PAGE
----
Helen Duff’s show ‘Vanity Bites Back,’ an anarchic comedy about anorexia, attention seeking and finding the freedom to bite back at the stigma surrounding mental illness, comes to Vault Festival (Waterloo) on the 28th January – 1st February.
Duff’s charming voice of experience guides her audience through moments of hysterical revelation and shocking poignancy – encouraging them to laugh at their own anxieties. Vanity Bites Back promises to leave audiences hungry for more.
As part of our After Nyne @ The Vault Festival coverage, we met Helen to talk about the show, the root of her illness and why she thinks laughter is the best medicine.
Helen, tell us in a nutshell what to expect from Vanity Bites Back.
Well, it’s been dubbed a clown cookery show about anorexia, but that’s really just a way to wet your appetite. It’s an explosion of thoughts, feelings and digestive biscuits, all inspired by my love for clowning and my interest in opening up a wider conversation about mental health.
Take us back in time a little. When did anorexia start to play a part in your life?
Hmmm, play a part, that makes anorexia sound like a fun finger puppet! Outwardly, I was most ill while studying my A levels, but inwardly I struggled with the thoughts and feelings that characterise anorexia for a long time after that. Which one of the things that drove me to make the show.
I wanted to explore the belief that “I’ll never be good enough unless I achieve X, Y and Z, and if I can’t do that, at least I haven’t eaten A, B or C” – a thought process that can become all consuming. Feeling as if you have to earn the right to exist, or atone for being human, has a detrimental impact on your state of mind, not to mention your physical well being.
Thinking particularly in terms of information available to you at the time, was it easy to feel isolated by your illness?
I wanted to be “rescued” from my controlling thoughts for over 7 years before finally seeking private treatment. I knew that my quality of life was being severely restricted – spontaneity and self belief always felt like occasional treats rather than something I could appreciate every day. Anorexia has an extremely powerful hold – my self worth had become so low that the illness was a safety blanket. It set me clear boundaries and allowed me a mental check list of ways in which I’d either succeeded or failed during each day.
That sounds like a staight jacket, but I think a lot of people seek structure and rules to feel secure. Getting treatment in England is a mine field, because NHS resources are incredibly stretched and waiting lists are over a year and a half long. That’s created a horrific situation where people feel the need to qualify for treatment – losing weight until they become critically ill. Charities like B-eat (who I made the show at Edinburgh in association with) do amazing and essential work to raise awareness and funds but more needs to be done to break down the social stigma surrounding eating disorders and recognise that their physical manifestation is only a slice of a very complex story.
At what point did you realise that laughing at the illness was, if you will, the best medicine?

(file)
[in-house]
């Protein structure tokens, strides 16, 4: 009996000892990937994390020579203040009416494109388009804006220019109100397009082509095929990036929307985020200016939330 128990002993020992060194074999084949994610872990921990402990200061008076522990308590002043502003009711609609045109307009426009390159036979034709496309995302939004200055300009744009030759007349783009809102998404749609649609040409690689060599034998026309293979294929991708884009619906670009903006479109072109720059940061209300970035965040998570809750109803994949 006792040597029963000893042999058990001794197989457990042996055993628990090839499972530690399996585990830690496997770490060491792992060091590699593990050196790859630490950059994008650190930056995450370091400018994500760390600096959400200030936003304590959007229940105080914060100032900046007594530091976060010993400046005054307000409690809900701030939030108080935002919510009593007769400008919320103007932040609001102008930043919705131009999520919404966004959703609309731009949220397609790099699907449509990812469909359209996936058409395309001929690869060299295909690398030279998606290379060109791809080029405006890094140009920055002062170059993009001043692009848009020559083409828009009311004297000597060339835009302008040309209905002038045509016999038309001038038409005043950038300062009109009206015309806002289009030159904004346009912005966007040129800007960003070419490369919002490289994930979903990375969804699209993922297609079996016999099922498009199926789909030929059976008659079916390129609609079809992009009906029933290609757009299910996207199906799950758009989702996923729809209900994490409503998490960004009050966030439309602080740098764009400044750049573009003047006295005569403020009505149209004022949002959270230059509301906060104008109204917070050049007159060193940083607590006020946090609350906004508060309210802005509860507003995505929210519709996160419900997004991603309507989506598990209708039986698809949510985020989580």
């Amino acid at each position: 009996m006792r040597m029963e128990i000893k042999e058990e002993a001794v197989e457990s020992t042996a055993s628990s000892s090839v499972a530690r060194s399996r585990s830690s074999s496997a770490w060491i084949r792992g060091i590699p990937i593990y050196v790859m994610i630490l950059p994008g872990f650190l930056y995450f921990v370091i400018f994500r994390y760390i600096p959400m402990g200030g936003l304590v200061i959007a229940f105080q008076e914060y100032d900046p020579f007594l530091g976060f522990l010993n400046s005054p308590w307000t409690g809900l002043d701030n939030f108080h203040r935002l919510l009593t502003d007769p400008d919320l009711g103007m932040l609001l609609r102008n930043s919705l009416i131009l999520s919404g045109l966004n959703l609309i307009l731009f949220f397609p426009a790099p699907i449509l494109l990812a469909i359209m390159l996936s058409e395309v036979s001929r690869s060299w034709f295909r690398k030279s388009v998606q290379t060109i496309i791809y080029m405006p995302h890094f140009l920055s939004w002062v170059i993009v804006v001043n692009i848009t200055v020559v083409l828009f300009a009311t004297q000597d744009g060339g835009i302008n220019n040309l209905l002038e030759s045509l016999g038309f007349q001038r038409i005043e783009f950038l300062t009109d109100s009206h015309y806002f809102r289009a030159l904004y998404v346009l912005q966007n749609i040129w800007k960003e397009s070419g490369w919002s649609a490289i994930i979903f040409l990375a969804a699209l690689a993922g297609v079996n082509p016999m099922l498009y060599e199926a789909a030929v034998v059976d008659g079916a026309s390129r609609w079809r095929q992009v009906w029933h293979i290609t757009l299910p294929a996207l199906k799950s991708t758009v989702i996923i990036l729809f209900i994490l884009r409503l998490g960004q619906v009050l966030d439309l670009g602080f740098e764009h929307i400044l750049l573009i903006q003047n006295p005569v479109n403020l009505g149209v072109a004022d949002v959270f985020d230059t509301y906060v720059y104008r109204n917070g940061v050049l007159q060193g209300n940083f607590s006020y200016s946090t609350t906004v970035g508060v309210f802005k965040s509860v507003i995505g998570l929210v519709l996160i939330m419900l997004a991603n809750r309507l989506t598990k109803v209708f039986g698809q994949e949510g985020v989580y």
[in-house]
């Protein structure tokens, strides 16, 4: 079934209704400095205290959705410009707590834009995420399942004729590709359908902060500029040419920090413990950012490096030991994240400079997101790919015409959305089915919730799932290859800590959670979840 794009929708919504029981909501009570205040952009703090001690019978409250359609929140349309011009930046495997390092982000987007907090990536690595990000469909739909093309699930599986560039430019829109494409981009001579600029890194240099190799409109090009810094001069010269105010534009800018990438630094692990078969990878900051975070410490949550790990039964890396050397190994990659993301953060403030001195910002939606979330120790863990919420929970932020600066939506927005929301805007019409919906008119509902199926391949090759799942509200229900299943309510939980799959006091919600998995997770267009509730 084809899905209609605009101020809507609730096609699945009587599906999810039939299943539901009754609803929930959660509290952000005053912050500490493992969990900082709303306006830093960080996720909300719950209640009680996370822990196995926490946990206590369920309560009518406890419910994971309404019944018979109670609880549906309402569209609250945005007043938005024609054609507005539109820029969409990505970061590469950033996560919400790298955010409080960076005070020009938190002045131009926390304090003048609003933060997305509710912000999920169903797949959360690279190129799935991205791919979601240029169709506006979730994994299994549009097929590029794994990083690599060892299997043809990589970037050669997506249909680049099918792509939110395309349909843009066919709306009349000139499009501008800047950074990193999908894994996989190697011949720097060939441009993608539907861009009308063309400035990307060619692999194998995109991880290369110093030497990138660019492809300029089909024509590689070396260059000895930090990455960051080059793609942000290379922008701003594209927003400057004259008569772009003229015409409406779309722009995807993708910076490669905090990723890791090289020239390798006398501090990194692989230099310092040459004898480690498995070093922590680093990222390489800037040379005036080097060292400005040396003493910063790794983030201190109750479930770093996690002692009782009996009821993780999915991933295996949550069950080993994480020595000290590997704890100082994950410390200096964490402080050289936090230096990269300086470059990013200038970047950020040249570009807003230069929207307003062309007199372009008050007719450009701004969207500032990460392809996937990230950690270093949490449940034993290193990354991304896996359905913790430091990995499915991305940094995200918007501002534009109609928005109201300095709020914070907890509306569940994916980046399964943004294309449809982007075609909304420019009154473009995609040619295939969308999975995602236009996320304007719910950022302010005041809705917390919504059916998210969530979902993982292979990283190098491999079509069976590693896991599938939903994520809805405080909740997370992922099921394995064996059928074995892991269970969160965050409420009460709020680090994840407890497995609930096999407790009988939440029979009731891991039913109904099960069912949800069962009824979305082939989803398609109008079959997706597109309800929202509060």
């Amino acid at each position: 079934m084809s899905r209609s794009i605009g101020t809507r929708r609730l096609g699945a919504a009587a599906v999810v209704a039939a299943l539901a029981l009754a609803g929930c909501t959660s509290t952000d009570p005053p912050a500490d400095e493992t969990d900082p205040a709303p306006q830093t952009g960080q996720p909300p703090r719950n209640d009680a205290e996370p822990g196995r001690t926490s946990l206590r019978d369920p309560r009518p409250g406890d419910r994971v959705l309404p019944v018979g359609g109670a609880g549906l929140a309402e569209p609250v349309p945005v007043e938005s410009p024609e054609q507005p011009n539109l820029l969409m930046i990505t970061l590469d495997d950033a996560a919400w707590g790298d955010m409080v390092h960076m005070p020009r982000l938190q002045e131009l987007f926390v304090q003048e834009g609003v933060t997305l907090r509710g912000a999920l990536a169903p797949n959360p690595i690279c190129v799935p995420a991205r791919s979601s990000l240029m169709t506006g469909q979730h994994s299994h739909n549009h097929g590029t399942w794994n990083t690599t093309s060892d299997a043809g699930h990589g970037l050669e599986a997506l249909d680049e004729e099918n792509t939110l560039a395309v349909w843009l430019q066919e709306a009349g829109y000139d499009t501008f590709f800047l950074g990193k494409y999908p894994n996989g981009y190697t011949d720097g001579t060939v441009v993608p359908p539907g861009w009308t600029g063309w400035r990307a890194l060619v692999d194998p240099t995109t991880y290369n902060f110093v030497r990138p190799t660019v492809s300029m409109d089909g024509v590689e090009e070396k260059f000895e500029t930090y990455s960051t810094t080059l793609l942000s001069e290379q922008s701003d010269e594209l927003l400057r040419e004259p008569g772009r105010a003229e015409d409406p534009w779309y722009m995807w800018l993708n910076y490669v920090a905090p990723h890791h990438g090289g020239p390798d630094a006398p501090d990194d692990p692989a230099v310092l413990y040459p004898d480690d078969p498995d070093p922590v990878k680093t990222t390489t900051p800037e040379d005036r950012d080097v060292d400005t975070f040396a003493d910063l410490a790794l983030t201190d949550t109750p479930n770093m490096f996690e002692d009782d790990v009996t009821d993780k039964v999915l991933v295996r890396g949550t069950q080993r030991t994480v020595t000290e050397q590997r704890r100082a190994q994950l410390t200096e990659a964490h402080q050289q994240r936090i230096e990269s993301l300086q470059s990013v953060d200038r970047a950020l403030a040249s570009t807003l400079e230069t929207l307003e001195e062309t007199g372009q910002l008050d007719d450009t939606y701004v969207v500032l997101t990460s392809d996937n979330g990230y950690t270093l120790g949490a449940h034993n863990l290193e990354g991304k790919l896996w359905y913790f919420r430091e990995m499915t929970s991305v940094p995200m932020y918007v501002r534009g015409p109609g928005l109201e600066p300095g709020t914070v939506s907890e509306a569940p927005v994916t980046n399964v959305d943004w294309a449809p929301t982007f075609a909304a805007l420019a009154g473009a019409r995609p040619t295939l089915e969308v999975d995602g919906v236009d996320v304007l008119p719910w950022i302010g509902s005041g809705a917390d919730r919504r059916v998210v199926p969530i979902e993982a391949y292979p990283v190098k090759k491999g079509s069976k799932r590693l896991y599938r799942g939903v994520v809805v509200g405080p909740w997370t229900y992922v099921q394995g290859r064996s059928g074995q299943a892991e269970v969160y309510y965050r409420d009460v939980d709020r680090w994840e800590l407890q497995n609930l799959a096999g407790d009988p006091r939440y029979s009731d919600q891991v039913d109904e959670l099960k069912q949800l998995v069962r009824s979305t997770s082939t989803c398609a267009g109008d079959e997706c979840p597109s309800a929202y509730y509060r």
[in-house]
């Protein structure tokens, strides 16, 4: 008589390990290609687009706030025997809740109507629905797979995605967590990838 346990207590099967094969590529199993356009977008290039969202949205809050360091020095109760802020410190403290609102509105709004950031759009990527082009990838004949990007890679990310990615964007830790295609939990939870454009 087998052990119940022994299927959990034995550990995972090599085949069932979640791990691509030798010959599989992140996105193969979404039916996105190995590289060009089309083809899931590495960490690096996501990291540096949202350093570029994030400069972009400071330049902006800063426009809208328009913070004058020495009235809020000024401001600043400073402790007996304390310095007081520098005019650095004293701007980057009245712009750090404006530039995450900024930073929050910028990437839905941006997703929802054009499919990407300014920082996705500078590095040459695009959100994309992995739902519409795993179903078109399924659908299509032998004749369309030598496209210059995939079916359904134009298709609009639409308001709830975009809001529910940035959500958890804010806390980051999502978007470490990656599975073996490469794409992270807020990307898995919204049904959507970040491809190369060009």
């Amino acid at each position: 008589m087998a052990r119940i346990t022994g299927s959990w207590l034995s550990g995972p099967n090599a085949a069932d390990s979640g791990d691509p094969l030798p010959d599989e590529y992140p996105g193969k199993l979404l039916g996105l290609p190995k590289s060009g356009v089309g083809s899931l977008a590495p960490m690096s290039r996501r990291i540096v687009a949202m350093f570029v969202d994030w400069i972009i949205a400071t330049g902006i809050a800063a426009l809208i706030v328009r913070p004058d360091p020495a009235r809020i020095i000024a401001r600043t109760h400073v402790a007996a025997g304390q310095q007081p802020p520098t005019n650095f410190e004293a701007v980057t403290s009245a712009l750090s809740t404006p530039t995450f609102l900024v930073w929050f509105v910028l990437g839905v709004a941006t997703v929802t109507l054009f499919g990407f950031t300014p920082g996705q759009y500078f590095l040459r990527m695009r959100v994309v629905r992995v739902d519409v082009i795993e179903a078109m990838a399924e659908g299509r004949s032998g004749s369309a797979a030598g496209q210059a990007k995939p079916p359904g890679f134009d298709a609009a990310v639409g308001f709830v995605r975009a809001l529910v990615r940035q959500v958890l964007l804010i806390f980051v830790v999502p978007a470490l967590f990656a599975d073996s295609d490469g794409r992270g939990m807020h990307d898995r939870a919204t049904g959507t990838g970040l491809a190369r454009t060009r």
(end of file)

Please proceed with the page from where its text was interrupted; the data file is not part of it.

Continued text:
I never make direct jokes about anorexia because I’d hate to undermine other people’s suffering. The cookery show host that I’ve created, Jill, is determined to make her programme work no matter what. The extremity of that drive and the beauty of her idiocy creates a lot of the comedy. I’ve always loved observing interesting details about other people and creating stories in my mind. When I was really ill, I lost all confidence in my ability to communicate those imaginings. Losing my sense of humour scared me more than anything else.
Why are people so afraid to talk about mental illness, in your opinion?
Because it’s really hard to explain. Despite huge amounts of research, there’s no instant cure. People are complicated, mixed up, murky beings and your mental state is totally interlinked with who you are, what you stand for, how people see you. It can be terrifying to put that into words and think “am I giving the right impression of myself? Is that really how I feel?”.
There’s an intense fear of using the wrong words and being pigeon holed or ostracised. So it seems easier to cover up and carry on, rather than risk an unknowable outcome. In theatre we have the luxury of leaving gaps and allowing the audience to draw their own conclusions; to suggest stories rather than spelling them out word for word. Theatre allows you to explore being human on so many different levels.
Having seen it from the inside, what’s your advice to someone struggling to reach out to someone they love who is struggling with anorexia, bulimia or in fact any mental illness?
I would never go so far as to say I’ve made a “perfect” recovery. I think it’s dangerous to deal in absolutes – setting up unhelpful, unattainable targets, when who you are and how you feel is always shifting. I’m immensely lucky to have reached a point where I feel comfortable to talk about my illness openly. That was key to breaking down its hold over my behaviour.
It was also incredibly frightening. There were a lot of family and friends who assured me that I was loved. Ultimately though, it’s the patience and compassion I’ve been able to show myself that’s made the biggest difference – giving myself permission to think, feel and reveal things that I’d otherwise have punished myself for.
Finally, what would you like your audience to take away from Vanity Bites Back?
A sense that you don’t need to have all the answers to create something beautiful.
All ticket information can be found at http://www.vaultfestival.com